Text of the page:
France expresses renewed commitment in Iraq
French foreign minister arrived in Iraq on Saturday on an unannounced visit to underline renewed political commitment in the war-ravaged nation.2 June 2008
BAGHDAD - French Foreign Minister Bernard Kouchner arrived in Iraq on Saturday on an unannounced visit to underline the "renewed political commitment of France" to the war-ravaged nation, diplomats said.
Kouchner arrived in Nasiriyah in southern Iraq at the start of a two-day trip during which he held talks with Vice President Adel Abdel Mahdi and later travelled to the capital Baghdad, diplomats said.
Mahdi, a Shiite Francophone who lived in French exile, is one of the leaders of the Supreme Islamic Iraqi Council (SIIC), a key member of the governing coalition.
Kouchner attended a conference of investors at Nasiriyah University and travelled with Mahdi to the archaeological site of the ancient Sumerian civilization of Ur, 18 kilometres southwest of the city.
He arrived in Baghdad later Saturday and opened talks with President Jalal Talabani, who had invited him to Iraq.
Details of the talks were not immediately known.
"This visit reflects the renewed political commitment of France with regard to Iraq and the Iraqi people," the foreign ministry said in Paris.
During his stay, Kouchner will also meet Prime Minister Nuri al-Maliki and Iraqi Foreign Minister Hoshyar Zebari.
On Sunday, the French minister is also expected to travel to Arbil, capital of the autonomous Kurdish region 350 kilometres north of Baghdad to open a French representative office.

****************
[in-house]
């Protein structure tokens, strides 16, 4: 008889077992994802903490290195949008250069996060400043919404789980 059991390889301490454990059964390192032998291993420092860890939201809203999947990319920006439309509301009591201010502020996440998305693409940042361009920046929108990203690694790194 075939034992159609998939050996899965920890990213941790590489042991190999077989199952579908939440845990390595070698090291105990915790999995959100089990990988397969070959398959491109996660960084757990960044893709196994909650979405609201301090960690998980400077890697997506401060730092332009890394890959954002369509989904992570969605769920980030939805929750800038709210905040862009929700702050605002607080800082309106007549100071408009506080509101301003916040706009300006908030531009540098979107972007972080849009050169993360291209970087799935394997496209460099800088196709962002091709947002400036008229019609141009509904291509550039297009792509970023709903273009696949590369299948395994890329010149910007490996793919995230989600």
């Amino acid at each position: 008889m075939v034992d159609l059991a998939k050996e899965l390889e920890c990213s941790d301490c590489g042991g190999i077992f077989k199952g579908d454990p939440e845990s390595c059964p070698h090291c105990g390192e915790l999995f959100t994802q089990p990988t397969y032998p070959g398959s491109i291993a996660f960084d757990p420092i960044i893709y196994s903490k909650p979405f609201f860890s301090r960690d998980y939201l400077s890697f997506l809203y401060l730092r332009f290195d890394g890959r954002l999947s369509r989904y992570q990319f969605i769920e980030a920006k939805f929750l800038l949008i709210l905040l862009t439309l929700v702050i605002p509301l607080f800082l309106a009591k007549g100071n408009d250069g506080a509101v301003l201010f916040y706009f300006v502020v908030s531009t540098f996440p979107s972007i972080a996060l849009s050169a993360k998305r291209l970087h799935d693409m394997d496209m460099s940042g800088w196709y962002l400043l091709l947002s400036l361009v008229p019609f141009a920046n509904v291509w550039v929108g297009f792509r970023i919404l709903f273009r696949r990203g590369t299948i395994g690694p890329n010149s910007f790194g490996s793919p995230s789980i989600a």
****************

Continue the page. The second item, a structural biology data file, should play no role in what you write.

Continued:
France has an embassy in Baghdad, but had announced it would also open two more diplomatic offices in Iraq - one in Arbil and the other in the oil-rich port of Basra, 550 kilometres south of the capital.
The visit will be "an opportunity to express the availability of France to work to promote national reconciliation in Iraq," the foreign ministry said.
Kouchner had travelled to Baghdad last August on the first visit by a member of the French government since the invasion of the country by US-led forces in 2003.
France under former president Jacques Chirac strongly opposed the invasion and did not participate.
Shortly after that visit, Kouchner had to apologise to Maliki for calling for his resignation in an interview with the US magazine Newsweek.
His latest trip comes two days after the International Compact with Iraq conference in Stockholm where the international community hailed the Baghdad government's progress in security and reconstruction.
"The situation in Iraq is improving, but the crisis is far from over," a French diplomat said in Paris, adding that France was "available to host an Iraq reconciliation conference if it was deemed useful.
"It is important that the international community, particularly the European Union, rise to the occasion to help Iraqis," added the source, noting that Paris will have the rotating EU presidency in the second half of this year.
Kouchner arrived in the country from Jordan where he said on Friday that France was ready to receive 500 refugees from Iraq "as a first step".
[AFP / Expatica]